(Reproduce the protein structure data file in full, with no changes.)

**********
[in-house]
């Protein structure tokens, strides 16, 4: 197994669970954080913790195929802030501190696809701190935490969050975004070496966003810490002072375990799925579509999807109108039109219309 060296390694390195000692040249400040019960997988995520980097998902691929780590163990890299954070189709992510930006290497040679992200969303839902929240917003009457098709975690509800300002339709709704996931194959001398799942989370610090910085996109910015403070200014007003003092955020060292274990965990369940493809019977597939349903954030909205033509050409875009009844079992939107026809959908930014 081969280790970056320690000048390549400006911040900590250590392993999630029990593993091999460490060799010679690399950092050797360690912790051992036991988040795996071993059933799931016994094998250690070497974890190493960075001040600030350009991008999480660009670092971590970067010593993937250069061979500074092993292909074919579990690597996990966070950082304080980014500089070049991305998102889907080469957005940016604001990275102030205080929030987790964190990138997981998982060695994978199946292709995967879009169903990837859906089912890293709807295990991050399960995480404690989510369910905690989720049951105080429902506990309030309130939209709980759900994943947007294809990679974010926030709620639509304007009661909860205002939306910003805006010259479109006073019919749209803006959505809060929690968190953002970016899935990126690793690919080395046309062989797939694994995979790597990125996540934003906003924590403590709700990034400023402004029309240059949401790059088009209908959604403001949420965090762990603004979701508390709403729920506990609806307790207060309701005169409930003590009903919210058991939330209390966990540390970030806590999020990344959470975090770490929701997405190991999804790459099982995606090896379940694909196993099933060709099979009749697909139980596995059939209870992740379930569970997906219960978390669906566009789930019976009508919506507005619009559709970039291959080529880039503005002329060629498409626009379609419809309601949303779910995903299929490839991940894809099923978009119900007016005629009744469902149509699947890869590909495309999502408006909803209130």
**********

[in-house]
């Protein structure tokens, strides 16, 4: 197994669970954080913790195929802030501190696809701190935490969050975004070496966003810490002072375990799925579509999807109108039109219309 060296390694390195000692040249400040019960997988995520980097998902691929780590163990890299954070189709992510930006290497040679992200969303839902929240917003009457098709975690509800300002339709709704996931194959001398799942989370610090910085996109910015403070200014007003003092955020060292274990965990369940493809019977597939349903954030909205033509050409875009009844079992939107026809959908930014 081969280790970056320690000048390549400006911040900590250590392993999630029990593993091999460490060799010679690399950092050797360690912790051992036991988040795996071993059933799931016994094998250690070497974890190493960075001040600030350009991008999480660009670092971590970067010593993937250069061979500074092993292909074919579990690597996990966070950082304080980014500089070049991305998102889907080469957005940016604001990275102030205080929030987790964190990138997981998982060695994978199946292709995967879009169903990837859906089912890293709807295990991050399960995480404690989510369910905690989720049951105080429902506990309030309130939209709980759900994943947007294809990679974010926030709620639509304007009661909860205002939306910003805006010259479109006073019919749209803006959505809060929690968190953002970016899935990126690793690919080395046309062989797939694994995979790597990125996540934003906003924590403590709700990034400023402004029309240059949401790059088009209908959604403001949420965090762990603004979701508390709403729920506990609806307790207060309701005169409930003590009903919210058991939330209390966990540390970030806590999020990344959470975090770490929701997405190991999804790459099982995606090896379940694909196993099933060709099979009749697909139980596995059939209870992740379930569970997906219960978390669906566009789930019976009508919506507005619009559709970039291959080529880039503005002329060629498409626009379609419809309601949303779910995903299929490839991940894809099923978009119900007016005629009744469902149509699947890869590909495309999502408006909803209130």